state to the rest of the boat.  You can learn a lot about your boat from a moisture meter and a few holes drilled upwards from inside the boat.  Also, follow your nose -- does the boat smell rotten -- moldy or mildew?  Do you see water streaks or leaks inside the cabin?  If not, then your deck may not be too bad.

The liner is just that -- a liner.  It is a skin which is loosely attached in a few places inside the cabin.  It is intended to hide the rough underside of the deck and reduce condensation.  In your Contessa it is not structural.

Something else:  rotten deck cores are a very common problem in all boats and there are many ways to make the repair.  Although I am in Canada, I have worked in the boat repair business and I would be shocked if a deck re-core for boat this size would cost more than $5k.  And you can help the shipwright along the way by removing and reinstalling various fittings (you'll be trading off epoxy rashes for days of 4200 stickiness but you will save a lot of labour as well as learn more about your boat).

Finally, my advice is the same as Seeadler's:  go go sailing.  The boat is great funm and even with a creaky deck it will be a pleasure to sail.  As you learn more about the boat you can decide what repair projects to tackle.


5 (edited by MatildaCO26 2016-12-22 16:09:32)

Re: Creaks all over deck and coachroof

Hey Chirstopher, apologise for a lengthy post? My god man, I would be buying you rounds of beer pints if was not 10,000 miles away - or however far NZ is from Canada.
Thanks so much mate, this is just the sort of detailed info I was looking for, and also explained in a way that a non-boatbuilder guy such as myself can understand.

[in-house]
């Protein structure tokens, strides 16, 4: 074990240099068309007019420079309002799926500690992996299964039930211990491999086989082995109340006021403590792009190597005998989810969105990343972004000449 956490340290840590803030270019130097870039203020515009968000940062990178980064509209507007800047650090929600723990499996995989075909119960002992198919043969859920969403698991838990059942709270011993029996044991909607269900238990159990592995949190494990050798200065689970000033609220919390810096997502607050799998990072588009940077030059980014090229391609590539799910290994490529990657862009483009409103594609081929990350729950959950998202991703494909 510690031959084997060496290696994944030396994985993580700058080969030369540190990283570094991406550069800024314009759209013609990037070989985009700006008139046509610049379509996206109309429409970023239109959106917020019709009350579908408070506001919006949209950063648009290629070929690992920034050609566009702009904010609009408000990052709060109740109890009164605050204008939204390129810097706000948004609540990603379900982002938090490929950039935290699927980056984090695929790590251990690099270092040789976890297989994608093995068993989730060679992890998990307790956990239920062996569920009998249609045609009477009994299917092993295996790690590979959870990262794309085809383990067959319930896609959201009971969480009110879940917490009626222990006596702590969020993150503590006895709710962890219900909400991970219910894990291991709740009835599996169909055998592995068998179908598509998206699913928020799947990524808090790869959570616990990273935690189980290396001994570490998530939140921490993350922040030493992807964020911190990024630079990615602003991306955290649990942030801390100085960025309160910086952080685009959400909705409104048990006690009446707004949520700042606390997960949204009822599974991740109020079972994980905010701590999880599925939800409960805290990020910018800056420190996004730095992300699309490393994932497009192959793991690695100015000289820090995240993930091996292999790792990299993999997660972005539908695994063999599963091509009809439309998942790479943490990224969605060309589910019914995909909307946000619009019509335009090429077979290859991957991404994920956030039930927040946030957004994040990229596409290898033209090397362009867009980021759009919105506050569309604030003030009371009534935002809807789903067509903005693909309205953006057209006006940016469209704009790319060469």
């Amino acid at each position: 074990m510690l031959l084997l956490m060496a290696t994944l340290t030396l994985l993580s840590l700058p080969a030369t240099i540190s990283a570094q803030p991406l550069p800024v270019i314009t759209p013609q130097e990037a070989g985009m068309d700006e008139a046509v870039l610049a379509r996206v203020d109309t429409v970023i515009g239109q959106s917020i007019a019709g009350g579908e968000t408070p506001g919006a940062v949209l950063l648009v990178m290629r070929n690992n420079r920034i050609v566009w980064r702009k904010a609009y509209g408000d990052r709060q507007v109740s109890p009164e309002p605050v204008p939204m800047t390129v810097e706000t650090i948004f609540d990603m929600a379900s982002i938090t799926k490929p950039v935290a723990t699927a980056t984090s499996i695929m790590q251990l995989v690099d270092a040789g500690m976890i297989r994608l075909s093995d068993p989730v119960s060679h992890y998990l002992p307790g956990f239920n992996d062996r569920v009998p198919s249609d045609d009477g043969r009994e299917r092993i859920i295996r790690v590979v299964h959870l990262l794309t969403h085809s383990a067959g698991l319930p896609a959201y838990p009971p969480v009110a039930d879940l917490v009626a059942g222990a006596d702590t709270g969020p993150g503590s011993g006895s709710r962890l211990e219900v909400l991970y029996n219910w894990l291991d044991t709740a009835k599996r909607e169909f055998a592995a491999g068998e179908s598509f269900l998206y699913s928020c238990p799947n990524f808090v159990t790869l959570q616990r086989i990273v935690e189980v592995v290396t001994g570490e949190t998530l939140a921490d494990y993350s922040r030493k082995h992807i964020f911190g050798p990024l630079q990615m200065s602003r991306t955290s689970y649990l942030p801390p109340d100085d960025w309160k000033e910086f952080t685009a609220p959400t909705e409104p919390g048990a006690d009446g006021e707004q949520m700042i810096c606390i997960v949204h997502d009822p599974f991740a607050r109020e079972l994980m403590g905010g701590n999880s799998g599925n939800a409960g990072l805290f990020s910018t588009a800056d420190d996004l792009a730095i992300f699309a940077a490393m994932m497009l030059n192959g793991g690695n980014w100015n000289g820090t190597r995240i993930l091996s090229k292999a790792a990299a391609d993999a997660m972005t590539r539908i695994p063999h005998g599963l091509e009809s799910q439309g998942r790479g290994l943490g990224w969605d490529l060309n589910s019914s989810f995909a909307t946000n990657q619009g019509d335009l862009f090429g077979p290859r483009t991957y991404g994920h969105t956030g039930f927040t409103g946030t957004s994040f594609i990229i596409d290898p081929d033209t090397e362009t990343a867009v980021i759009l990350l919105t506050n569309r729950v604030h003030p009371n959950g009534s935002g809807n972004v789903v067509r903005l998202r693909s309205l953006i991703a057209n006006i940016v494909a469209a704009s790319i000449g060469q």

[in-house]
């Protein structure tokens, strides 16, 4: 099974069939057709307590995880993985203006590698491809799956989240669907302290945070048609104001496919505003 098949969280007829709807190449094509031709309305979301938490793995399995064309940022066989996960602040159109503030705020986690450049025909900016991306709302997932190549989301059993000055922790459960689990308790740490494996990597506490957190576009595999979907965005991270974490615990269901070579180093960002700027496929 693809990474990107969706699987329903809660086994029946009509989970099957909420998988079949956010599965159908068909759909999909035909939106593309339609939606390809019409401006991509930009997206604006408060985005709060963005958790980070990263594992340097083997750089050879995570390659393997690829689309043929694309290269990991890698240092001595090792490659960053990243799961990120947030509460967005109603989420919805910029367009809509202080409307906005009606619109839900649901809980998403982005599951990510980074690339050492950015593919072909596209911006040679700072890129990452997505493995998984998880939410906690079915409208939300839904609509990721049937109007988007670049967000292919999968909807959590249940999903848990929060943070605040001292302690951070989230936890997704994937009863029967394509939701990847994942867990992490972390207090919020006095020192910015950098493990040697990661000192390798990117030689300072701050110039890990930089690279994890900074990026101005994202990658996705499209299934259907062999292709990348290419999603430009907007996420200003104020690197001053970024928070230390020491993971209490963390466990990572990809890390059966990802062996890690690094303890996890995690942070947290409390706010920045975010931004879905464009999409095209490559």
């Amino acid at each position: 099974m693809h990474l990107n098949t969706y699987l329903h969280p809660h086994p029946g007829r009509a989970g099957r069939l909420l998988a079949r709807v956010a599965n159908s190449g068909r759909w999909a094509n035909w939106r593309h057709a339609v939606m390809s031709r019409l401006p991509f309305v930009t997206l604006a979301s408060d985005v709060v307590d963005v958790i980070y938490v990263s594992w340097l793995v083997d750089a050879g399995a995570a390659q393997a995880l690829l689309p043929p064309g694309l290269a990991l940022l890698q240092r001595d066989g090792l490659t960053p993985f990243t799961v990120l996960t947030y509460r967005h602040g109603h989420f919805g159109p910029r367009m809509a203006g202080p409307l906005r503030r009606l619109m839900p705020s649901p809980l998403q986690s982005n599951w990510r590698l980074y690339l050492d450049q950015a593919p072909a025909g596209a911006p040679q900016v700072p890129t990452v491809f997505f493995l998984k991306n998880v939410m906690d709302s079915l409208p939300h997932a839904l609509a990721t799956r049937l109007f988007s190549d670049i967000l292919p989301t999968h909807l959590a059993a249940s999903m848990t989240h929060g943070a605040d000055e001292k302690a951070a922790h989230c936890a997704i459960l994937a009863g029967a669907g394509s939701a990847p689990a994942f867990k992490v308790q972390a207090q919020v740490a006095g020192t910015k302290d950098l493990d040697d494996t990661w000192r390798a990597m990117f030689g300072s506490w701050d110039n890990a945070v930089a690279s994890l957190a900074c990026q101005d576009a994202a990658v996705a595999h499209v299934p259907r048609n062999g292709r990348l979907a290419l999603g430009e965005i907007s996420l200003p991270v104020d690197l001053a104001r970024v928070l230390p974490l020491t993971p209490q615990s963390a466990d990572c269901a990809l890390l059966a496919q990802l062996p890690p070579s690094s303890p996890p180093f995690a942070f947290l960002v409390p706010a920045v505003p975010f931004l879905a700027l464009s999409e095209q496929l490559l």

One thing I didn't mention is that I am rigging her as a junk rig, along the lines of Blondie Haslars JESTER, although MATILDA is of course a Contessa rather than a Folkboat. Close cousins.

I will post a draft drawing of her junk rig sailplan, subject to change as may be adding another panel and increasing mast length.

Christopher - thank you again, you have eased my mind very much, and also given me a lot of pointers on where to look and investigate.

6 (edited by MatildaCO26 2016-12-22 16:10:13)

Re: Creaks all over deck and coachroof


Re: Creaks all over deck and coachroof

The boat looks great.  Bravo on a good purchase!

Suggestion:  Go sailing with the rig as-is for this season.  The boat works well as-is and I think you should be very familiar with it before undertaking such a major change.  You need to know what you like and do not like about the boat, what your spouse likes or hates about the boat, and of course the costs for the project.  You may even decide that the Junk rig will not address the parts of the boat you don't like.  For example, the Contessa is tender and heels easily.  A junk rig will not change this.

Re: Creaks all over deck and coachroof

I can report that the injecting of resin into areas that were "creaky" was pretty much a success.  For now, this seems to have done the trick.

Re: Creaks all over deck and coachroof

I like your notes Christopher. Very sensible .. and practical.

And good for you Matilda. She looks good. Stop worrying and Go sailing!!!